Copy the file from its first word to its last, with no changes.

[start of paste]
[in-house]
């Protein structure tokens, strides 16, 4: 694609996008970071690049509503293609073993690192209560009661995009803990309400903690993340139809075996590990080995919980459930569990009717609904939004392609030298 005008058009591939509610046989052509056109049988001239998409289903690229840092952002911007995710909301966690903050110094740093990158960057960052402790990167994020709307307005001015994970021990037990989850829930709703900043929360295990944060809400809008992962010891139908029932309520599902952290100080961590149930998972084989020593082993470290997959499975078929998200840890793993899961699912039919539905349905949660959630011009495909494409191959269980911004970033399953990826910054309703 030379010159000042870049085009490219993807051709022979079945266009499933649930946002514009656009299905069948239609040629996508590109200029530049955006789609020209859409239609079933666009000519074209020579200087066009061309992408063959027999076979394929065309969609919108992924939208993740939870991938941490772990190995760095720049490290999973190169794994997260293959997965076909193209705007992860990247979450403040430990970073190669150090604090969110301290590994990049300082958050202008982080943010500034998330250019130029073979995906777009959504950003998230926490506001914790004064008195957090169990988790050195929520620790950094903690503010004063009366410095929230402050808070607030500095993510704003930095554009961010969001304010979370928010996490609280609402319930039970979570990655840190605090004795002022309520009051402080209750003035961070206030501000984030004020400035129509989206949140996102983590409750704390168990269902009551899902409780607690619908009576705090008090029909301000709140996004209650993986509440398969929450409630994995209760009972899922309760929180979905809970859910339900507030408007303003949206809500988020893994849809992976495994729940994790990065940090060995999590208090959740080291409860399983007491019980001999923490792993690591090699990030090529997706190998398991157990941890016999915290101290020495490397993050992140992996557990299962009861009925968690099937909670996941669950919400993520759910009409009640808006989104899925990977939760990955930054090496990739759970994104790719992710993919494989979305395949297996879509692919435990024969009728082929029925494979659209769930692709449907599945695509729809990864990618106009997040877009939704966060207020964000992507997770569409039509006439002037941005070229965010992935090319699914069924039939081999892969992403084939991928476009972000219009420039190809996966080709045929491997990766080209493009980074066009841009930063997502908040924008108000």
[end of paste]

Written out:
[in-house]
């Protein structure tokens, strides 16, 4: 694609996008970071690049509503293609073993690192209560009661995009803990309400903690993340139809075996590990080995919980459930569990009717609904939004392609030298 005008058009591939509610046989052509056109049988001239998409289903690229840092952002911007995710909301966690903050110094740093990158960057960052402790990167994020709307307005001015994970021990037990989850829930709703900043929360295990944060809400809008992962010891139908029932309520599902952290100080961590149930998972084989020593082993470290997959499975078929998200840890793993899961699912039919539905349905949660959630011009495909494409191959269980911004970033399953990826910054309703 030379010159000042870049085009490219993807051709022979079945266009499933649930946002514009656009299905069948239609040629996508590109200029530049955006789609020209859409239609079933666009000519074209020579200087066009061309992408063959027999076979394929065309969609919108992924939208993740939870991938941490772990190995760095720049490290999973190169794994997260293959997965076909193209705007992860990247979450403040430990970073190669150090604090969110301290590994990049300082958050202008982080943010500034998330250019130029073979995906777009959504950003998230926490506001914790004064008195957090169990988790050195929520620790950094903690503010004063009366410095929230402050808070607030500095993510704003930095554009961010969001304010979370928010996490609280609402319930039970979570990655840190605090004795002022309520009051402080209750003035961070206030501000984030004020400035129509989206949140996102983590409750704390168990269902009551899902409780607690619908009576705090008090029909301000709140996004209650993986509440398969929450409630994995209760009972899922309760929180979905809970859910339900507030408007303003949206809500988020893994849809992976495994729940994790990065940090060995999590208090959740080291409860399983007491019980001999923490792993690591090699990030090529997706190998398991157990941890016999915290101290020495490397993050992140992996557990299962009861009925968690099937909670996941669950919400993520759910009409009640808006989104899925990977939760990955930054090496990739759970994104790719992710993919494989979305395949297996879509692919435990024969009728082929029925494979659209769930692709449907599945695509729809990864990618106009997040877009939704966060207020964000992507997770569409039509006439002037941005070229965010992935090319699914069924039939081999892969992403084939991928476009972000219009420039190809996966080709045929491997990766080209493009980074066009841009930063997502908040924008108000």